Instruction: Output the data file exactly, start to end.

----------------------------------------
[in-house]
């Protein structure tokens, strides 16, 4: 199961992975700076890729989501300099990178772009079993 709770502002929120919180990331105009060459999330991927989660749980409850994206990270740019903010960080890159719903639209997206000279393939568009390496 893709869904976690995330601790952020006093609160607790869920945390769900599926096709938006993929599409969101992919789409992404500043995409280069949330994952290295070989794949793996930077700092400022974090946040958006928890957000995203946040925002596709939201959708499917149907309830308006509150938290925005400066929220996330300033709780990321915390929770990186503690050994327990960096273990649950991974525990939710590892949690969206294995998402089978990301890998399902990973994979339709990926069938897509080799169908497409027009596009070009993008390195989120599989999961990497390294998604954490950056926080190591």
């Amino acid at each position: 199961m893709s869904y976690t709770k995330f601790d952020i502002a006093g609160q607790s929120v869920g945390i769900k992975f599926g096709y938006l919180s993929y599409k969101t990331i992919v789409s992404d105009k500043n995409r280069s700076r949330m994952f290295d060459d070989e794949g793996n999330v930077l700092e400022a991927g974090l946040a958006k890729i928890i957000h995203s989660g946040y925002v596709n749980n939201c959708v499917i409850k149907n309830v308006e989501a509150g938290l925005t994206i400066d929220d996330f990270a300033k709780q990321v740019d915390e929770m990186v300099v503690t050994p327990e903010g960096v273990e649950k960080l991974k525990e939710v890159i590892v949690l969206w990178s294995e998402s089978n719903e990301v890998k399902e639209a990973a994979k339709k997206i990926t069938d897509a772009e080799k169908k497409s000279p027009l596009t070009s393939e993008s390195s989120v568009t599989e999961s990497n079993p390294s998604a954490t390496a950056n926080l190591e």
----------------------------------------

[in-house]
């Protein structure tokens, strides 16, 4: 199961992975700076890729989501300099990178772009079993 709770502002929120919180990331105009060459999330991927989660749980409850994206990270740019903010960080890159719903639209997206000279393939568009390496 893709869904976690995330601790952020006093609160607790869920945390769900599926096709938006993929599409969101992919789409992404500043995409280069949330994952290295070989794949793996930077700092400022974090946040958006928890957000995203946040925002596709939201959708499917149907309830308006509150938290925005400066929220996330300033709780990321915390929770990186503690050994327990960096273990649950991974525990939710590892949690969206294995998402089978990301890998399902990973994979339709990926069938897509080799169908497409027009596009070009993008390195989120599989999961990497390294998604954490950056926080190591």
């Amino acid at each position: 199961m893709s869904y976690t709770k995330f601790d952020i502002a006093g609160q607790s929120v869920g945390i769900k992975f599926g096709y938006l919180s993929y599409k969101t990331i992919v789409s992404d105009k500043n995409r280069s700076r949330m994952f290295d060459d070989e794949g793996n999330v930077l700092e400022a991927g974090l946040a958006k890729i928890i957000h995203s989660g946040y925002v596709n749980n939201c959708v499917i409850k149907n309830v308006e989501a509150g938290l925005t994206i400066d929220d996330f990270a300033k709780q990321v740019d915390e929770m990186v300099v503690t050994p327990e903010g960096v273990e649950k960080l991974k525990e939710v890159i590892v949690l969206w990178s294995e998402s089978n719903e990301v890998k399902e639209a990973a994979k339709k997206i990926t069938d897509a772009e080799k169908k497409s000279p027009l596009t070009s393939e993008s390195s989120v568009t599989e999961s990497n079993p390294s998604a954490t390496a950056n926080l190591e």